The Civil Aeronautics Board is expected to decide today to let two new interstate airlines begin low-fare service in and out of Chicago's Midway Airport from six Midwestern cities.

A thorny issue must be resolved by the pro-competitive board, which appeared to be divided on the matter during a three-hour discussion of the issue on Friday.

That is whether the CAB can. or should give the new airlines a head-start of a year or two at Midway before letting the established airlines in as well to provide low-fare service.

The carriers scheduled to get the new interestate operating authority. rarely granted in the board's 40-year history, are Midway Airlines, a new company headed by Irving Tague, former president of Hughes Air West, and Midway (Southwest) Airway, a subsidiary of Southwest Airlines, a successful Texas intrastate airline. Their competitors are Delta. Northwest and North Central Airlines.

The new carriers have told the board they will provide nonstop air service at fares 32 to 47 percent below existing coach fares between Midway Airport and Cleveland, Detroit, Kansas City, Minneapolis/St. Paul, Pittsburgh and St. Louis.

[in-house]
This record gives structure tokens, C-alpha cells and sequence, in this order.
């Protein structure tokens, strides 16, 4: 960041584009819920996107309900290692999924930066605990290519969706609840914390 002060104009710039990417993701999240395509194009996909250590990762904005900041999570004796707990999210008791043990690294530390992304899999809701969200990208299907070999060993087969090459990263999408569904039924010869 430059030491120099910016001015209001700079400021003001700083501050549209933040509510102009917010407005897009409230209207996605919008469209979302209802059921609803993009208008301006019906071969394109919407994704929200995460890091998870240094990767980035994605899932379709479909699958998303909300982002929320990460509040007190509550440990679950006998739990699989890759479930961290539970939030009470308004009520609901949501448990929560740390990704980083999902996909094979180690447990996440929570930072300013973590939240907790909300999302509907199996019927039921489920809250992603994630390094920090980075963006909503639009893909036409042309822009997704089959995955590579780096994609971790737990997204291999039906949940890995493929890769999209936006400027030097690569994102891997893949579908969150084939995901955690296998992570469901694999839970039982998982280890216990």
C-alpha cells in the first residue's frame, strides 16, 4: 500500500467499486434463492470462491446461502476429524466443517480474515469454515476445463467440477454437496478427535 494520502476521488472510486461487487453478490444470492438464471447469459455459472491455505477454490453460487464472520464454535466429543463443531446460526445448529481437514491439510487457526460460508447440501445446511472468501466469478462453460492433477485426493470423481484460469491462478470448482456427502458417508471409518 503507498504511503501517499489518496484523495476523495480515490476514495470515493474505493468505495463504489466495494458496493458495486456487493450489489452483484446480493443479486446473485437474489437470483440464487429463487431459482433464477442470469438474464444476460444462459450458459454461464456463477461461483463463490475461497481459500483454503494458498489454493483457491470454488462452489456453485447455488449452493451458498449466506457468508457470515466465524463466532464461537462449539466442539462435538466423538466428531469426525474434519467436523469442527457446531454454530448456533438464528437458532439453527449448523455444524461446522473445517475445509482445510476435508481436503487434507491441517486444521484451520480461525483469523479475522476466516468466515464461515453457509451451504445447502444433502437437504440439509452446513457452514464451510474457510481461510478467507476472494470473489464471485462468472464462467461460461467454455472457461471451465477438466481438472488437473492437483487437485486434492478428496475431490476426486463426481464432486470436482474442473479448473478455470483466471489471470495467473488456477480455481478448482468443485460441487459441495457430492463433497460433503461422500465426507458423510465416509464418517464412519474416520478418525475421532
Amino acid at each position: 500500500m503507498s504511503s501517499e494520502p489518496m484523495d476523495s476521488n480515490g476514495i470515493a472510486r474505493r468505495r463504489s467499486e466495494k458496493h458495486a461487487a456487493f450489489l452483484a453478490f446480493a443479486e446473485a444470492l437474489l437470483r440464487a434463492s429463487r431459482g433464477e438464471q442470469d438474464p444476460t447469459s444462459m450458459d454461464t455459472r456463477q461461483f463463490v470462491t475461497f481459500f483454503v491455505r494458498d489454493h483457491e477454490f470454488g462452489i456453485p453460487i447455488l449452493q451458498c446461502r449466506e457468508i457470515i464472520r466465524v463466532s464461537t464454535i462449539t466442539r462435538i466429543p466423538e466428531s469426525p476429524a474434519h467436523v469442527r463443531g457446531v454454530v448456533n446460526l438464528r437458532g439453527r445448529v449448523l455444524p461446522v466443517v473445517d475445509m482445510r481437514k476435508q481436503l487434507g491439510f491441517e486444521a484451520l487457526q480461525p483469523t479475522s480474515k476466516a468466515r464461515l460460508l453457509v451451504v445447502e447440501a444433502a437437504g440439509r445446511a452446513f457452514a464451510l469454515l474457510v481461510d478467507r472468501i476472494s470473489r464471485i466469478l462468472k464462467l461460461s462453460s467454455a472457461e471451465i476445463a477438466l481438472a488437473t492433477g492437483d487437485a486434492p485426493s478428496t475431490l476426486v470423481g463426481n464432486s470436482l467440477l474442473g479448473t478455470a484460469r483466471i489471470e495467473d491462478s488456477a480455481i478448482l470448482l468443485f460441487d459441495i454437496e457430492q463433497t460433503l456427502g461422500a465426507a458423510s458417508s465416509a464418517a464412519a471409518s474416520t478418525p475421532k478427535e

The CAB, the Department of Transportation, and the city of Chicago had been trying for years without success to revitalize Midway and relieve congestion at O'Hare Airport. WIth the exception of Delta Airlines, which maintains a minimum level of air service between Midway and St. Louis, all other airlines had abandoned the once-busy Midway and moved to O'Hare.

Both the Transportation and Justice Departments urged the CAB in oral arguments last week to enable the two new carriers to get off the ground before letting in all the others.

While Justice urged that a grace period be granted to both new carriers. Linda Heller Kamm, DOT-S general counsel, argued that Midway Airlines, the first carrier to come foward with an innovative application, ought to get up to a year's headstart before Midway (Southwest) is allowed in.